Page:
In 1986, when I was 16, I was hired at a fast food spot called A&W. One of my new coworkers was a girl named Tiffany who had picked on me in school years earlier.
One night we got to talking, and I revealed that I had severe asthma and allergies. She told me, “If I had known that when we were kids, I never would have picked on you.”
That conversation was a turning point in my life.
I often wondered why so many kids picked on me when I was younger. I was picked on by the big kids who picked on all the little kids. The “nice” kids — girls like Tiffany — picked on me. Sometimes, even my friends picked on me.
I was ripe to be picked on: I was a shy, nervous kid who mostly kept to myself. I was also short and scrawny and wore thick-rimmed glasses fixed with black electrical tape. At least eye surgery put an end to my glasses when I was ten, but that didn’t stop the bullying.
Growing up with bad asthma and allergies didn’t help my plight. I was allergic to pretty much everything: cats, dogs, trees, grasses, molds. That, combined with my asthma symptoms seemed to make me an easy target for the bullies. My nose was usually red and I was always scratching it. I was often sniffling, sneezing, coughing, and wheezing. My breathing was also very loud.
Asthma medicines did exist at the time, but I was only prescribed them when I experienced symptoms. And, being a young kid, I rarely took my medicines properly, which only exacerbated my asthma — and possibly my bullying problem, too.
My gym teachers were aware of my asthma, and they’d let me sit on the sidelines when my asthma was acting up — but only if I said something.
Remember, I was a shy kid. I had to work up the nerve to speak up, but nerve often eluded me. I didn’t need any extra attention from my classmates, so instead of letting a teacher know how I was feeling, I’d just play awkwardly as I struggled to breathe.
I’m not sure if my other teachers were aware of my asthma — or that I was being bullied — but there are times that I can remember struggling with allergies or asthma in class. You can bet this affected my ability to pay attention. It’s not easy asking for help when you’re feeling sick, especially when you’re young.
Thankfully, things got better as I got older. I became less self-conscious about my asthma and started being more proactive. My doctors began treating asthma as a chronic disease and told me to regularly use asthma medications. I was encouraged to take asthma controller medicines every day instead of just taking medicine when I had symptoms. This shift helped me to breathe easier most days.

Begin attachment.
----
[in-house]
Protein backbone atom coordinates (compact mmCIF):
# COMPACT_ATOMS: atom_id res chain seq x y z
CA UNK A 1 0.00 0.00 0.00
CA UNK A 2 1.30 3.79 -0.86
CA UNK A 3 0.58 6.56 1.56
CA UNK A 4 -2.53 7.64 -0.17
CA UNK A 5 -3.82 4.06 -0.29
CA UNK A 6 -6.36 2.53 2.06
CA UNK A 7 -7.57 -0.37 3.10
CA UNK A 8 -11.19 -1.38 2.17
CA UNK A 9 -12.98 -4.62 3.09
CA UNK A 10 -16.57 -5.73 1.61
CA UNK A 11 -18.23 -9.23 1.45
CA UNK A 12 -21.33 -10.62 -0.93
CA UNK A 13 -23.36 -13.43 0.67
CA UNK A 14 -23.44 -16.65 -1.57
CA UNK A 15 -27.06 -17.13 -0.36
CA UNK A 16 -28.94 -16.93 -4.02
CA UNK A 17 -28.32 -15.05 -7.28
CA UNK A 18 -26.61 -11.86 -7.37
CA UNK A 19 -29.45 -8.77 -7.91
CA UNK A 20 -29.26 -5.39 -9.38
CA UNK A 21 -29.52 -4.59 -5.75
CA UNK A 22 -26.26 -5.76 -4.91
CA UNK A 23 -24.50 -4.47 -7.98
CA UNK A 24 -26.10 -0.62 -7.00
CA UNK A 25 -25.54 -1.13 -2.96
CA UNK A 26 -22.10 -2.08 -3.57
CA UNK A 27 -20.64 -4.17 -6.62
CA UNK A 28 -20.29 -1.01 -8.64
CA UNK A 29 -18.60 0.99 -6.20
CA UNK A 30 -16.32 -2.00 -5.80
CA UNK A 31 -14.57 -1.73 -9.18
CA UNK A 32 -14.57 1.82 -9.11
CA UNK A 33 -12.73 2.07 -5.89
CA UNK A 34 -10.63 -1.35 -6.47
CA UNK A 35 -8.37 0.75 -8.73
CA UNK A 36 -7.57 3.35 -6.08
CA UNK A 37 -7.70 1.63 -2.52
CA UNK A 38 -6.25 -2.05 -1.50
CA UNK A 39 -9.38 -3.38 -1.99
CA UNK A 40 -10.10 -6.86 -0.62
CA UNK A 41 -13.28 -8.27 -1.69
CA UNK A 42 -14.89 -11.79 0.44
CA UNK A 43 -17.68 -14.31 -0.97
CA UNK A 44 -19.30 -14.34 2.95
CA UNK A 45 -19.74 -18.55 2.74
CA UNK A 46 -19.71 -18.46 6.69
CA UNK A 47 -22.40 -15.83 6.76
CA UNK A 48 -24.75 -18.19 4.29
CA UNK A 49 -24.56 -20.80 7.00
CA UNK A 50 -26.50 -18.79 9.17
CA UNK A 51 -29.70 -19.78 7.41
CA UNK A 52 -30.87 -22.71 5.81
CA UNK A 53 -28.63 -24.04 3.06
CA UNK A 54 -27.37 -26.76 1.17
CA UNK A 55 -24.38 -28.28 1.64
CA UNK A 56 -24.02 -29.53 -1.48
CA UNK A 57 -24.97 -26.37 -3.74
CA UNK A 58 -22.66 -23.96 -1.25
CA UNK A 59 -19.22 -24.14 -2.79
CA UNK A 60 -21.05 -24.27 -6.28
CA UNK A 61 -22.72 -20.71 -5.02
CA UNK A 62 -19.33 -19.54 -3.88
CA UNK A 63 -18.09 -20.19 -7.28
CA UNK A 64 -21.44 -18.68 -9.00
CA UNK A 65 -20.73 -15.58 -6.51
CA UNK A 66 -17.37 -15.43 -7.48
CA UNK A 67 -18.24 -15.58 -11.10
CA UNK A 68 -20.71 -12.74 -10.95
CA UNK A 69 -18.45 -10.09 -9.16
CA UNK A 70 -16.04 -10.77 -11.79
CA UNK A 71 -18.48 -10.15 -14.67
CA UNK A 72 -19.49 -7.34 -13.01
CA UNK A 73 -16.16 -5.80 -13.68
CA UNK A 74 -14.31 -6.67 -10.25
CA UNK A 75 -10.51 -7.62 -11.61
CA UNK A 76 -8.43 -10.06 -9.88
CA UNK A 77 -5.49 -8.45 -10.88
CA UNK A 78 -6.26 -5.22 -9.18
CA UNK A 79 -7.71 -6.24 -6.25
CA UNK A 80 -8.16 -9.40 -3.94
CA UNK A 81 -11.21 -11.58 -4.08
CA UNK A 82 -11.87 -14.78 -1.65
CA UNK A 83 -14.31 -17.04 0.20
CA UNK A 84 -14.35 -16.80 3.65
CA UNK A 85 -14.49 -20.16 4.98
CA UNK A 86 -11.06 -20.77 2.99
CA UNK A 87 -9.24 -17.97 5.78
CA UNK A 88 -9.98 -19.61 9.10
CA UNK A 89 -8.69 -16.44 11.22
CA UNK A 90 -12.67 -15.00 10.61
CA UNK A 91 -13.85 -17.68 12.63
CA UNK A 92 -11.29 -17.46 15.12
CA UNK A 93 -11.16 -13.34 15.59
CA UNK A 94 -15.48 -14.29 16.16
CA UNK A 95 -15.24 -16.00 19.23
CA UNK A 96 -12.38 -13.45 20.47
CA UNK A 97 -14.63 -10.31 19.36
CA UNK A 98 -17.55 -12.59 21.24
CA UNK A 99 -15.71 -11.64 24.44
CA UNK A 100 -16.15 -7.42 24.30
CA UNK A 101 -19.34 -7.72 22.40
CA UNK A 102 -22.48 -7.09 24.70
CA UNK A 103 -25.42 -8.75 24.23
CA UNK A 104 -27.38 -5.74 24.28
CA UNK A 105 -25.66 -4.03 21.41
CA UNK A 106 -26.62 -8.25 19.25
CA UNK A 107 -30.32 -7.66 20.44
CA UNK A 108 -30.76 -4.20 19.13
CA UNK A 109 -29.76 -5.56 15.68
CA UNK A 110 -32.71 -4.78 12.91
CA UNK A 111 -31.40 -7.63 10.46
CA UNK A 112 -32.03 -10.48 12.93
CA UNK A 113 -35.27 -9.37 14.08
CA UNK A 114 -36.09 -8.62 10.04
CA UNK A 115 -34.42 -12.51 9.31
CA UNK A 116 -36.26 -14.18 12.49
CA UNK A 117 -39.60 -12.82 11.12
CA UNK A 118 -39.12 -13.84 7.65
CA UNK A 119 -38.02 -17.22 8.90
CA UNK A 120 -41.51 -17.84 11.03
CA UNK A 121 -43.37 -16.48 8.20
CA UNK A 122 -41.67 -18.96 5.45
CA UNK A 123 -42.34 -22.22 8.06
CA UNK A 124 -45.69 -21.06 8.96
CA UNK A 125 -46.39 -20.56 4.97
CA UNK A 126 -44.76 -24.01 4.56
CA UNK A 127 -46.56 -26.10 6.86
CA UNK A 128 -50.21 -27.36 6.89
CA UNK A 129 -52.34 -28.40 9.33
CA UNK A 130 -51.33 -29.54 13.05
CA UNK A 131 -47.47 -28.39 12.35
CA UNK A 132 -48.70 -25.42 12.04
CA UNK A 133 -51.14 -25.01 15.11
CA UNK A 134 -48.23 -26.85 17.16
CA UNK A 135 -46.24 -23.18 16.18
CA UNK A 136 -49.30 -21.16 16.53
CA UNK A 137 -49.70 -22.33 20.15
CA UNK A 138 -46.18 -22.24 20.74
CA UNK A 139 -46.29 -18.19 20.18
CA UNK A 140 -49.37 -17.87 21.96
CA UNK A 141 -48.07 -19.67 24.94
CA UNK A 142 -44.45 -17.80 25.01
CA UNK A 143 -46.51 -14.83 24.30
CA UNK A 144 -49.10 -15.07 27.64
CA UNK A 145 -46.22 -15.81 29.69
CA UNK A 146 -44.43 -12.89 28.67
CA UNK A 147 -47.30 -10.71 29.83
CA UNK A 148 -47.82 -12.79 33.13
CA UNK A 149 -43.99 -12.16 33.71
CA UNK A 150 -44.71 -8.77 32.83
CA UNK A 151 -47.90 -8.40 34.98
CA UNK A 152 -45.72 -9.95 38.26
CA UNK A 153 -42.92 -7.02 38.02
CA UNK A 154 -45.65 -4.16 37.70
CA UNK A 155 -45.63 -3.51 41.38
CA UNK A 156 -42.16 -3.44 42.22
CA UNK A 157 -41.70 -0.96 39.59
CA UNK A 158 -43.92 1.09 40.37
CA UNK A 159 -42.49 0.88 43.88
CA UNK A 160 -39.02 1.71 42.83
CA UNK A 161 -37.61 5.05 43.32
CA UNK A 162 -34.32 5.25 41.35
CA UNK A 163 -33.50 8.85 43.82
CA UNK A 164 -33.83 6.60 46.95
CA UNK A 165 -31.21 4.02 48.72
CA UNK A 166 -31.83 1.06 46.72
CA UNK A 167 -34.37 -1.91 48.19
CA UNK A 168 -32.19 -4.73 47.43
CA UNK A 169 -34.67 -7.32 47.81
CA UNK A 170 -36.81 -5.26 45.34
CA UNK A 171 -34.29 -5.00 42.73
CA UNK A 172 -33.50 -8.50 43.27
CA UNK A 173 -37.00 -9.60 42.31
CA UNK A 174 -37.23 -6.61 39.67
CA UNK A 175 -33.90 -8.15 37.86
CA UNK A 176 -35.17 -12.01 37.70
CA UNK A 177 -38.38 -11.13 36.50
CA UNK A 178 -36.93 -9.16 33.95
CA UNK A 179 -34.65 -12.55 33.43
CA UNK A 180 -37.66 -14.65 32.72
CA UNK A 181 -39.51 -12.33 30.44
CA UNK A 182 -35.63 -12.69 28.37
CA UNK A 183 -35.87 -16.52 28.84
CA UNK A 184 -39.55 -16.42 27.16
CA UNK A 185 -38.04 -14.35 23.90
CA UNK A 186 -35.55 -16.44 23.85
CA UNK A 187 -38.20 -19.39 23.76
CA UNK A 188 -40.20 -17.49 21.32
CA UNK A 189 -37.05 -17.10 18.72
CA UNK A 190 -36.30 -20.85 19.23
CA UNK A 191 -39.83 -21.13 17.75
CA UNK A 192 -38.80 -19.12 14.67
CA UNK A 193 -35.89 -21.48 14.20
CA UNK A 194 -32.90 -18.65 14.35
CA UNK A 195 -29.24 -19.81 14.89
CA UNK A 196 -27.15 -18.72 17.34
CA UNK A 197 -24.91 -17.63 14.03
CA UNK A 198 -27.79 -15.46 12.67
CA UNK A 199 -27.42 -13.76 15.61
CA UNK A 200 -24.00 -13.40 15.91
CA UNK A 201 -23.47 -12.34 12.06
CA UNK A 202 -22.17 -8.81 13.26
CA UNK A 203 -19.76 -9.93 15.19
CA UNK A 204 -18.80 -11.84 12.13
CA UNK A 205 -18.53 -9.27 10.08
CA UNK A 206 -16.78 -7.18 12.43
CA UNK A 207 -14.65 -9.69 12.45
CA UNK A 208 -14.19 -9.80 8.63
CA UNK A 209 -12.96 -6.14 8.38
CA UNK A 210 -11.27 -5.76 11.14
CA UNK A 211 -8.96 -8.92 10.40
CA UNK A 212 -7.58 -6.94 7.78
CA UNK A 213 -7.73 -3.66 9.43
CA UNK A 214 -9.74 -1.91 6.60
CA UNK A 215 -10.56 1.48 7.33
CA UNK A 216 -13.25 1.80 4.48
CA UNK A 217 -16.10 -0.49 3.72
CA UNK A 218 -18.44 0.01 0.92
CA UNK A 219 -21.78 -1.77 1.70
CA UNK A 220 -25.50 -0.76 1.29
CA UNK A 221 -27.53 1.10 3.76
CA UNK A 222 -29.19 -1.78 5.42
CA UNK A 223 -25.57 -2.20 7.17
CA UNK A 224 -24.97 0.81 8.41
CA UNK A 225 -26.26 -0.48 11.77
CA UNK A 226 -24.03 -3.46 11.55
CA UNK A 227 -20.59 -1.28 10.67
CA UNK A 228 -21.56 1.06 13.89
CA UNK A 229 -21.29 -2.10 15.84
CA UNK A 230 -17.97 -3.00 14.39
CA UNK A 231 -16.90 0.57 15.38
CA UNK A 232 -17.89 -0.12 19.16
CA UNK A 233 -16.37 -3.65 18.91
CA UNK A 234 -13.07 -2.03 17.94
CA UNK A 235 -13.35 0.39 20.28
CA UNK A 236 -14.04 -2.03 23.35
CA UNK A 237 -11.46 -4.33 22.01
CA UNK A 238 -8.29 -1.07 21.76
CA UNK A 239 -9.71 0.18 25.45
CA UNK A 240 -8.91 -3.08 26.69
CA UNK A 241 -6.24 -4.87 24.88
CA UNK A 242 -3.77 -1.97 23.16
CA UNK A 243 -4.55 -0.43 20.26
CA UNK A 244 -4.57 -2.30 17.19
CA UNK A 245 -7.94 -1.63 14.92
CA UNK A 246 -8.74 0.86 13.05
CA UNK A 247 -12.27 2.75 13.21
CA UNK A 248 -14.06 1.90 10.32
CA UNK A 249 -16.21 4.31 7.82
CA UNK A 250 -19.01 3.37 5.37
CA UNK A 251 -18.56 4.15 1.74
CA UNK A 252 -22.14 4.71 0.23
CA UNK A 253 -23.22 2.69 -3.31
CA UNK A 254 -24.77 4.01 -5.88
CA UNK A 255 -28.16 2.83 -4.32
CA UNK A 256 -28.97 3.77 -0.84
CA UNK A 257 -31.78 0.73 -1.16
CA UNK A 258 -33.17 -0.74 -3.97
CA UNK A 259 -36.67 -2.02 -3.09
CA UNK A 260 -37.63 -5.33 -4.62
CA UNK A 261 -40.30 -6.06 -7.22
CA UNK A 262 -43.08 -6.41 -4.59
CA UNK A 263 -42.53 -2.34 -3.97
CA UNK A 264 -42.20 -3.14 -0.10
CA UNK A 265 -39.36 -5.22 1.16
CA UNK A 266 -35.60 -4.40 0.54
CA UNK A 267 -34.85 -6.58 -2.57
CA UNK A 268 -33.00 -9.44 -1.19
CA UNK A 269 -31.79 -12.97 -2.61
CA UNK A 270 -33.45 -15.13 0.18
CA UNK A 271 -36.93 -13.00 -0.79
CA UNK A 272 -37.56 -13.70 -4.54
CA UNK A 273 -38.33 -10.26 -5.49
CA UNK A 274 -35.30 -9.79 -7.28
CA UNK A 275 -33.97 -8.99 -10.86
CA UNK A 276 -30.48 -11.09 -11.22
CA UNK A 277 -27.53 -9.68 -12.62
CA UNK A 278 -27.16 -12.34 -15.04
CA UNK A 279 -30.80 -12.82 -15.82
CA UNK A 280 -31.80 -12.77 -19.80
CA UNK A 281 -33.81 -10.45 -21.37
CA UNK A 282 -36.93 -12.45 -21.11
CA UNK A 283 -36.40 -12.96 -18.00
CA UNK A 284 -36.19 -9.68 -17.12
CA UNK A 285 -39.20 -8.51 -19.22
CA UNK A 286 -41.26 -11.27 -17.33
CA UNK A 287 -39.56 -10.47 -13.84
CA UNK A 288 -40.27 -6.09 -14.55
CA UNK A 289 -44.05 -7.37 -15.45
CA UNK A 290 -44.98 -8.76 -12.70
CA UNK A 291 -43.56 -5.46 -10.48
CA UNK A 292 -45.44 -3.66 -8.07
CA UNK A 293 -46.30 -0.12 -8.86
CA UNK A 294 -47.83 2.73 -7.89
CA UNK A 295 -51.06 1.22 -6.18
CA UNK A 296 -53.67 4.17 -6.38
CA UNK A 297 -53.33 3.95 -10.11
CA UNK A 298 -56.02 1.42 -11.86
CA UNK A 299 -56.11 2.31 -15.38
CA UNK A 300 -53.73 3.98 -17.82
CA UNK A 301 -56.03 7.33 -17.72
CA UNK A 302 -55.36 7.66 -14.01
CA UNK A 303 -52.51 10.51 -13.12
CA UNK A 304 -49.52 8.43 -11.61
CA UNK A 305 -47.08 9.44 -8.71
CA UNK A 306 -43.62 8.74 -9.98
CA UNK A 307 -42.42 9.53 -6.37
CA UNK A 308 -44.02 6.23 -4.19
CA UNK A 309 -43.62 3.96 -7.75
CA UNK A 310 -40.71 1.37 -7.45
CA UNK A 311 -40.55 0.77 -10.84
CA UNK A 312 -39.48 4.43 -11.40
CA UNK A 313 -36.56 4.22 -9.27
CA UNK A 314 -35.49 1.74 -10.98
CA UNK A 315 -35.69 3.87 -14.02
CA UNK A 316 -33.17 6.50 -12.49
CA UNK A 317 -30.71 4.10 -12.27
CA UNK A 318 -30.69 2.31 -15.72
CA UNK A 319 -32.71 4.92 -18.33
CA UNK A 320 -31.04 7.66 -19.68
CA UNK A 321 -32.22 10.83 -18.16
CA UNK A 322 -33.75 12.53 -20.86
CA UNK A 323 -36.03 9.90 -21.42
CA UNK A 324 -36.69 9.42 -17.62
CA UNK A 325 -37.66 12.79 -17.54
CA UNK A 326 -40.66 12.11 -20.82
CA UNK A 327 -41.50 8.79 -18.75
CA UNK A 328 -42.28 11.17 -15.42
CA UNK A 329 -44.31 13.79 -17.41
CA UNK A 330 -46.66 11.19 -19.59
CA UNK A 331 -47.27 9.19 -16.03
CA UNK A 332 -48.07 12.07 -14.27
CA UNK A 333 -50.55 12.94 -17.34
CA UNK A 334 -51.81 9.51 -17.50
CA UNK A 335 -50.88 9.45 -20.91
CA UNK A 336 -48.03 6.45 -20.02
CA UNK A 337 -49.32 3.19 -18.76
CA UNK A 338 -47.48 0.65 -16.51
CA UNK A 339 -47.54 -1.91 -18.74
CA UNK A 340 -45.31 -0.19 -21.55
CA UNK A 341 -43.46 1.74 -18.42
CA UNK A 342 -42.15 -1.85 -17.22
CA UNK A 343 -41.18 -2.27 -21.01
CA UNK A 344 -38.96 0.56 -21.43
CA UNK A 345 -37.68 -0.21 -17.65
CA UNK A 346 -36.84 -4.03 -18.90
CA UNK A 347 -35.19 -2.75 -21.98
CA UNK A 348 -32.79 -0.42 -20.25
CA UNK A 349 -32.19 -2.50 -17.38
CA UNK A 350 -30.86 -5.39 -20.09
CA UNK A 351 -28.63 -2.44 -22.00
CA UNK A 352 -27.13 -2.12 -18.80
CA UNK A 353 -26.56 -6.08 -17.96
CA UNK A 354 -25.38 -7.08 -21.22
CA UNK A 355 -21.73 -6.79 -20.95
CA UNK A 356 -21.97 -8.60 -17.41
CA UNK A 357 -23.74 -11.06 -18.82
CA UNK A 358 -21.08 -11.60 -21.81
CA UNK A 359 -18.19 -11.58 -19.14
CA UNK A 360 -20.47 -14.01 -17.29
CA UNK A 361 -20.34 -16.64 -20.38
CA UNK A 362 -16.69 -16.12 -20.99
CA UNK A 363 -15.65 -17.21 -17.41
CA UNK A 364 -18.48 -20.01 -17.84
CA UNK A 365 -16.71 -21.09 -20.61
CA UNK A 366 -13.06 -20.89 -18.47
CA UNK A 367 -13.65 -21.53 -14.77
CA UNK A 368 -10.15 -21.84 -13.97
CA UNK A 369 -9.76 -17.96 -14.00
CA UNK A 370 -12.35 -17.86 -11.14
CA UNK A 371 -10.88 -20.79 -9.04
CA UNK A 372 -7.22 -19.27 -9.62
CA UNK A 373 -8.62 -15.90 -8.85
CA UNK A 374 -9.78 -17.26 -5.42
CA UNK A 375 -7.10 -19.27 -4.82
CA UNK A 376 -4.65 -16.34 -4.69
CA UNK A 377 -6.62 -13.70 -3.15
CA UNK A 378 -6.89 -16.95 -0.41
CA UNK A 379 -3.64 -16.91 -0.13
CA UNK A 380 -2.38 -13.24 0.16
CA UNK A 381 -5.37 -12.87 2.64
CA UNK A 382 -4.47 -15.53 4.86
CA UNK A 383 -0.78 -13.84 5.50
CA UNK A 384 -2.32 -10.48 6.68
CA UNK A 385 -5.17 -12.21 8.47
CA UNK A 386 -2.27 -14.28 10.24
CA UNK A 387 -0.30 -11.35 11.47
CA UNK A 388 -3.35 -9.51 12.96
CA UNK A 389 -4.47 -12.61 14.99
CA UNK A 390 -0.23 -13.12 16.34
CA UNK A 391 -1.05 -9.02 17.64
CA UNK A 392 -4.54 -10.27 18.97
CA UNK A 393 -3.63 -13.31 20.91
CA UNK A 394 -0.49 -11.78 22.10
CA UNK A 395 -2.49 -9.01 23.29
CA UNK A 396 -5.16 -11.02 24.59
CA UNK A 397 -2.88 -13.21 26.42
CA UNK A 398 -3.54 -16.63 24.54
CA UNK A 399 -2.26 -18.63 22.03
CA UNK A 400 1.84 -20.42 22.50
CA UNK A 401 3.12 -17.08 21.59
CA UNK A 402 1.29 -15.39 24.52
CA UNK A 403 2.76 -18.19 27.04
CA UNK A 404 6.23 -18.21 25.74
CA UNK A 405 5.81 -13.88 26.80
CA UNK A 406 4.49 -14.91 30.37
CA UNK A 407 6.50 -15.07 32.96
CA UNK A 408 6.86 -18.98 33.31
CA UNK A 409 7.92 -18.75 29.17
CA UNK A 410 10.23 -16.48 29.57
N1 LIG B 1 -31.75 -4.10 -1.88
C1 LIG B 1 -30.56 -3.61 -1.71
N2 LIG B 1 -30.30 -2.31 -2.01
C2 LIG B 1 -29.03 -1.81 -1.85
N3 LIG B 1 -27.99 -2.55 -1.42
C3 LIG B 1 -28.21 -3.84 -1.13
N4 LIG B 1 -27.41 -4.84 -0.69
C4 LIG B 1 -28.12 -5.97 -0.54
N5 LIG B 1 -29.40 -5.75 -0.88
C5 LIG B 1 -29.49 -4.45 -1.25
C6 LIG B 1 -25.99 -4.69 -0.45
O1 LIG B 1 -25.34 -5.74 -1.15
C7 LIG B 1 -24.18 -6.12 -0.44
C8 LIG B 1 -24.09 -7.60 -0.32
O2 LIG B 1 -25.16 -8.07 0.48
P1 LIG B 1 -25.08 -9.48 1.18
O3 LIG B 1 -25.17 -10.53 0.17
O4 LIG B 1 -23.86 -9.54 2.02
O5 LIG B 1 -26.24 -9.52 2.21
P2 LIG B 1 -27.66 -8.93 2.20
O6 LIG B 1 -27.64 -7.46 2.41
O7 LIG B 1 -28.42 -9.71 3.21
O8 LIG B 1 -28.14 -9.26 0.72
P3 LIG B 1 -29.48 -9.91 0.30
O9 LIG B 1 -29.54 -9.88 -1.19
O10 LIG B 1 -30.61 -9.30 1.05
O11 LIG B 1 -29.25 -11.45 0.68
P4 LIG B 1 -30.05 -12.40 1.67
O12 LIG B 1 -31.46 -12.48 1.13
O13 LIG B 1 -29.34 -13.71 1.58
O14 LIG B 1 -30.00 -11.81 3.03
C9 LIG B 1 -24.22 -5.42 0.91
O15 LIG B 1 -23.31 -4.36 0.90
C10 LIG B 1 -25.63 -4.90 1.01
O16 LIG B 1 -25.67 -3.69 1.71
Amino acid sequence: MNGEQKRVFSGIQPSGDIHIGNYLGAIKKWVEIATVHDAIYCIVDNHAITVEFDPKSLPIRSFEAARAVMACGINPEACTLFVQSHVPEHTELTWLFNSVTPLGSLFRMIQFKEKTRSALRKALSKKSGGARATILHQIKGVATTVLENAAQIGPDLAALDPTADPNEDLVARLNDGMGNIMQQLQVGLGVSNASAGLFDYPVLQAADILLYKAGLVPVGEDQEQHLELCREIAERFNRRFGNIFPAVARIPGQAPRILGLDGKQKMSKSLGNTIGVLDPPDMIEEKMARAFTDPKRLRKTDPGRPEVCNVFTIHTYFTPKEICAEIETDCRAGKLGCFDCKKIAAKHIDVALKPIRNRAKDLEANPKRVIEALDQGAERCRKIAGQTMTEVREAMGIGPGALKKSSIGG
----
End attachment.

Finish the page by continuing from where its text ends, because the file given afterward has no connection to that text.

With my asthma under control, my confidence improved. I was finally able to make some friends. When I turned 16, I applied for that job at A&W, where I got to make a friend out of a former bully. Tiffany and I sometimes talked about our experiences in elementary school. But mostly we talked about regular things teenagers talk about.
Fortunately, most of the kids I work with today as a respiratory therapist are able to keep their asthma symptoms under control. Luckily they don’t have to miss out on activities or worry about falling behind in school, like I did.
The world’s leading asthma experts have also created new asthma guidelines. These guide doctors to the best strategies for managing their asthmatic kids. It’s safe to say that asthma treatment has come a long way since I was a kid growing up in the 70s and 80s!
Teachers today are also better equipped today for managing both bullying and chronic health conditions like asthma. School asthma action plans inform teachers if a child has the condition, and help educate teachers what to do about it. The plans list the signs of asthma to watch out for and what to do when these signs are spotted.
Today I have four kids. One is in college, one is in high school, and two are in elementary school. My youngest three all had to deal with asthma, allergies, and/or eczema.
Thankfully, none of my kids have had to deal with bullying. I like to think this is because we’ve put systems in place to protect kids that didn’t exist when I was growing up.
For more information on how to manage asthma, reach out to your doctor or healthcare team.
The individual(s) who have written and created the content in and whose images appear in this article have been paid by Teva Pharmaceuticals for their contributions. This content represents the opinions of the contributor and does not necessarily reflect those of Teva Pharmaceuticals. Similarly, Teva Pharmaceuticals does not review, control, influence or endorse any content related to the contributor's websites or social media networks. This content is intended for informational and educational purposes and should not be considered medical advice or recommendations. Consult a qualified medical professional for diagnosis and before beginning or changing any treatment regimen.
NPS-US-NP-00553 DECEMBER 2019